Nikon AF-S DX NIKKOR 18-140mm f/3.5-5.6G ED VR

Nikon AF-S DX NIKKOR 18-140mm f/3.5-5.6G ED VR

Lens Summary

Brand: Nikon

Also Known As: Nikon 18-140mm f/3.5-5.6G VR

Lens Type: Zoom Lens

Format: APS-C / DX

Focus: Autofocus

Lens Mount: Nikon F

Release Date: 2013-08-06

MSRP Price: $596.95

Made in: Thailand

Production Status: In Production

Lens Description: If you're looking for an outstanding grab-and-go lens - the kind you'll keep on your camera for nearly every situation - check out the new AF-S DX NIKKOR 18-140mm f/3.5-5.6G ED VR. Optimized to draw full potential from Nikon’s high-resolution DX-format image sensors, it delivers beautiful ultra-sharp photos and videos with softly blurred backgrounds. Its versatile 7.8x zoom range (18mm to 140mm) lets you shoot everything from wide-angle family portraits to telephoto close-ups on the sports field. 4 stops of VR image stabliization means sharper handheld photos and video, especially when shooting in low light or at maximum focal length. You can even get as close as 1.48-feet from your subject for macro-style close-ups!

Nikon AF-S DX NIKKOR 18-140mm f/3.5-5.6G ED VR Specifications

Lens Specifications
* Supplied accessories may differ depending on country or area 
Lens TypeZoom Lens
Focal Length18-140mm
Mount TypeNikon F
FormatAPS-C / DX
Compatible Format(s)DX, FX in DX Crop Mode
Compatible with TeleconvertersNo
Zoom Ratio7.8x
Maximum Reproduction Ratio0.23x
Vibration Reduction (Image Stabilization)Yes
Aperture Information
Aperture RingNo
Maximim Aperturef/3.5-5.6
Minimum Aperturef/22-38
Maximum Angle of View (APS-C or smaller format)76°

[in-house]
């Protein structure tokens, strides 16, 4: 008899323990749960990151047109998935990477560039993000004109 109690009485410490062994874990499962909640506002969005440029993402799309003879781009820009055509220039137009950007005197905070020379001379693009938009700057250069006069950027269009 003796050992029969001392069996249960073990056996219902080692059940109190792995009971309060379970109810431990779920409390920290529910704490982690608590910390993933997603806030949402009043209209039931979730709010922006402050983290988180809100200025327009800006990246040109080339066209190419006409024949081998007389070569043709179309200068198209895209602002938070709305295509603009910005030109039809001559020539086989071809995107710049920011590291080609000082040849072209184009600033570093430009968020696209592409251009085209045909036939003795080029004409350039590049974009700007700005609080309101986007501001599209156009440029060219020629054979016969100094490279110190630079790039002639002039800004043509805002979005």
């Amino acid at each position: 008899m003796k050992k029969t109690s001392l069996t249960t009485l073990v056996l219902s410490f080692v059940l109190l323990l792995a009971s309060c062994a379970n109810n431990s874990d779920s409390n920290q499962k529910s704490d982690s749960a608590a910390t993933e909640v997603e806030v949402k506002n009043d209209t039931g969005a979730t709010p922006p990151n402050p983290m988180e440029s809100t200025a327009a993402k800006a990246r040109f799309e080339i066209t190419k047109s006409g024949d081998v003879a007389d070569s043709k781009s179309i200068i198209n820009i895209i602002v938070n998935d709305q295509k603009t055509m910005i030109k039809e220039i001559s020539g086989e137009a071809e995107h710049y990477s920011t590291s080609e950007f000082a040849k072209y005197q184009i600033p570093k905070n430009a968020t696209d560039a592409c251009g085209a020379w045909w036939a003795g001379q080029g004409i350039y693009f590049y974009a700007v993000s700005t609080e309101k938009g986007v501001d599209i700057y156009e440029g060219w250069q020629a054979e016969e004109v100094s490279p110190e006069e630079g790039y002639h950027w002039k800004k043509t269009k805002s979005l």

Minimum Angle of View (APS-C or smaller format)11°30'
Optical Information
Lens Elements17
Lens Groups12
Diaphragm Blades7
Extra-Low Dispersion Glass Elements1
Aspherical Elements1
Super Integrated Coat (SIC)Yes
Focus Information
Built-in Focus MotorYes
Silent Wave Motor (SWM)Yes
Internal FocusingYes
Minimum Focus Distance0.45 m/1.48 ft
Focus Mode SwitchAuto.Manual
Distance InformationYes
Filter Information
Filter Size67mm
Accepts Filter TypeScrew-on
Physical Characteristics
Weather / Dust SealingNo
Mount MaterialMetal
Dimensions78 x 97mm
Other Information
Available in ColorsBlack
Supplied AccessoriesLC-67 Snap-on Front Lens Cap 67mm, LF-4 Rear Lens Cap

Lens Construction

Nikon 18-140mm f/3.5-5.6G VR Lens Construction

MTF Charts

Nikon 18-140mm f/3.5-5.6G VR MTF Wide Nikon 18-140mm f/3.5-5.6G VR MTF Tele

Reader Interactions

User Reviews

  1. laurence rosenblatt
    June 6, 2020 at 4:32 pm

    just got the 18-140mm and a 70-200mm Nikon lens to be used with a D7500.

    the 18-140mm is perfectly balanced and a great on the D7500

    Pics are very good esp considering the coast.

    Is it as sharp as the Zeiss or Leica lenses I have used? YES! If you consider that Zeiss and Nikon have different